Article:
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Antigone, Regent's Park Open Air Theatre review - Sophocles rewritten with purpose and panache | reviews, news & interviews

Antigone, Regent's Park Open Air Theatre review - Sophocles rewritten with purpose and panache

Antigone, Regent's Park Open Air Theatre review - Sophocles rewritten with purpose and panache

Inua Ellams adds contemporary political thrust to a well-loved classic

Antigone (Zainab Hasan) after her arrest, with members of the ensembleImages - Helen Murray

Antigone, the forceful young woman who takes on the male establishment, has long resonated with idealists; Sophocles' play, written about 441 BCE, has been revived and adapted frequently, often reflecting different times and causes. Among others, Polly Findlay's National Theatre production a decade ago referenced contemporary politics, including terrorism.

So, Inua Ellams' version, focusing on the experience of British Muslims, although comprehensively rewritten, is part of an established tradition. Sophocles' Antigone fearlessly confronts her uncle, King Creon, who has decreed that her brother Polyneices, killed fighting in battle against the state by his brother Eteocles, is to remain unburied, while Eteocles is to be given a hero's funeral. Antigone is unwavering, prepared to die if necessary, to get the decree reversed. Creon, meanwhile, the pragmatist, is harsh but, faced with a difficult political situation – he can't be seen to give in to a solitary young woman – is equally immovable and ultimately also becomes a tragic figure, unable to control circumstances.

Pandora Colin as Eurydice, Shazia Nicholls as Ismene and Tony Jayawardena as CreonEllams' version of this ancient play, following his Nigerian take on Chekhov's Three Sisters, which was well received at the National in 2020, could scarcely be more timely (although he says he began writing it about five years ago). Creon, here Home Secretary, then elected as the first Muslim Prime Minister by appealing to the far right, declares that Polyneices, who has been killed by his policeman brother Eteocles while carrying out a terror attack, must be posthumously stripped of British citizenship and remain unburied. Eteocles, one of Polyneices' victims, is to be given a state funeral. Their sister, Antigone, a youth worker and lover of Creon's stepson Haemon, takes up the case with her customary vigour and determination and defies the law to prepare Polyneices for burial. We have already seen her energetically fighting Government cuts to save her youth centre; she is not someone easily cowed.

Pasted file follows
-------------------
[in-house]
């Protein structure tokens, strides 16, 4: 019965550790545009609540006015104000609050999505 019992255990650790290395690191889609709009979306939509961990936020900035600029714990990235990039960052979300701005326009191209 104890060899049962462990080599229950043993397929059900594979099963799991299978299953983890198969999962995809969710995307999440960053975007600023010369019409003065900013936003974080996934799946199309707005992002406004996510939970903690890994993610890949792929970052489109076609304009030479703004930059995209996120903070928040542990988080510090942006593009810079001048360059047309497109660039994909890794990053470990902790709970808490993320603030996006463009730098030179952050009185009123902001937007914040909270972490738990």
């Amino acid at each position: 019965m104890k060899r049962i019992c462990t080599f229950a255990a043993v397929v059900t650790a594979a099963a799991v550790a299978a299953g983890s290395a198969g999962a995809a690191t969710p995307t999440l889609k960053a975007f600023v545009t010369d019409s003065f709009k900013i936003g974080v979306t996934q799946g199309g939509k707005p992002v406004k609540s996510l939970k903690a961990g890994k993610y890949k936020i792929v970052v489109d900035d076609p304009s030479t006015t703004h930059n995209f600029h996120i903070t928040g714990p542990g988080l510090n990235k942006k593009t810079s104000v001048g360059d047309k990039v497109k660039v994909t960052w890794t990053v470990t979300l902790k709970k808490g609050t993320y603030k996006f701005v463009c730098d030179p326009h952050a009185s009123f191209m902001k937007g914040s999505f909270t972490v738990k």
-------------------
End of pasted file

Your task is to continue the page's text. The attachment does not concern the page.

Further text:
Background emerges: after being radicalised, partly, it's suggested, by the wrong-headedness of the Prevent programme, Polyneices, (incidentally played by deaf actor Nadeem Islam who signs while he speaks) has gone to Syria but returned, only to have his children refused citizenship. The children have since died of starvation. If this looks like special pleading, an excuse for an outrage, Ellams is subtler than that. Antigone never forgives Polyneices for killing her other brother; she merely fights unrelentingly for the right to human dignity in death. Nevertheless, the case of Shamima Begum inevitably comes to mind. Increasingly throughout the play, the cry "This is England", meant to suggest a place where civilisation and fairness can be assumed, takes on an ironic tinge.

As Antigone, Zainab Hasan is thoughtful as well as fervent, never merely strident. She and Shazia Nicholls as her sister Ismene (pictured above, centre with Pandora Colin as Eurydice and Tony Jayawardena as Creon), who to begin with is part of Creon's election team, express the closeness and complication of family ties. Their relationship to Islam is also complicated, another way in which Ellams ensures that no opposing positions are simplistically right or wrong. Antigone has ceased to worship regularly, but she turns to an imam for help and advice and occasionally dons a hijab. Tony Jayawardena's Creon is unsympathetic, but also a rounded, troubled figure: although blinded by ambition, he believes he has no choice but to stand up to terrorism, however closely his own family is involved. As his English wife, Eurydice, Pandora Colin relishes the expanded role as a feminist voice of reason within her political family.Nadeem Islam as Polyneices, Zainab Hasan as Antigone and Eli London as TiresiusThe truth-telling soothsayer Tiresius (Eli London, pictured above, right with Islam and  Hasan), according to mythology, spent seven years as a woman and here becomes a non-binary know-it-all data-cruncher and analyst, coming into their own only near the end of the play. Before that they appear occasionally looking down unseen on proceedings, a distant puppeteer. This transformation of the role is perhaps a little too pat, although, as their information fed to Creon's persuasive PR has led to his espousing certain far-right policies, it does show the politician as yet further compromised by what he sees as the requirements of his career. When his stepson Haemon (passionately played by Oliver Johnstone) calls for nuance rather than extremism in politics, however, we might all wish to cheer, but he is quickly slapped down.

The strength of Antigone as a political thriller, with its inevitably tragic ending, is enthusiastically embraced by Ellams and given pace and variety of tone by directors Max Webster and Jo Tyabji. The young Chorus, rhythmically choreographed by Carrie-Anne Ingrouille, move to music by composer Michael "Mikey J" Asante and deliver Ellams' zinging, rap-style poetry with terrific commitment. Language is relished: brutal, lyrical, sly as the occasion demands. Youthful humour and energy provide some diverting moments in the tragic rush.


Ellams' version of this ancient play could scarcely be more timely


Editor Rating: 
Average: 4 (1 vote)

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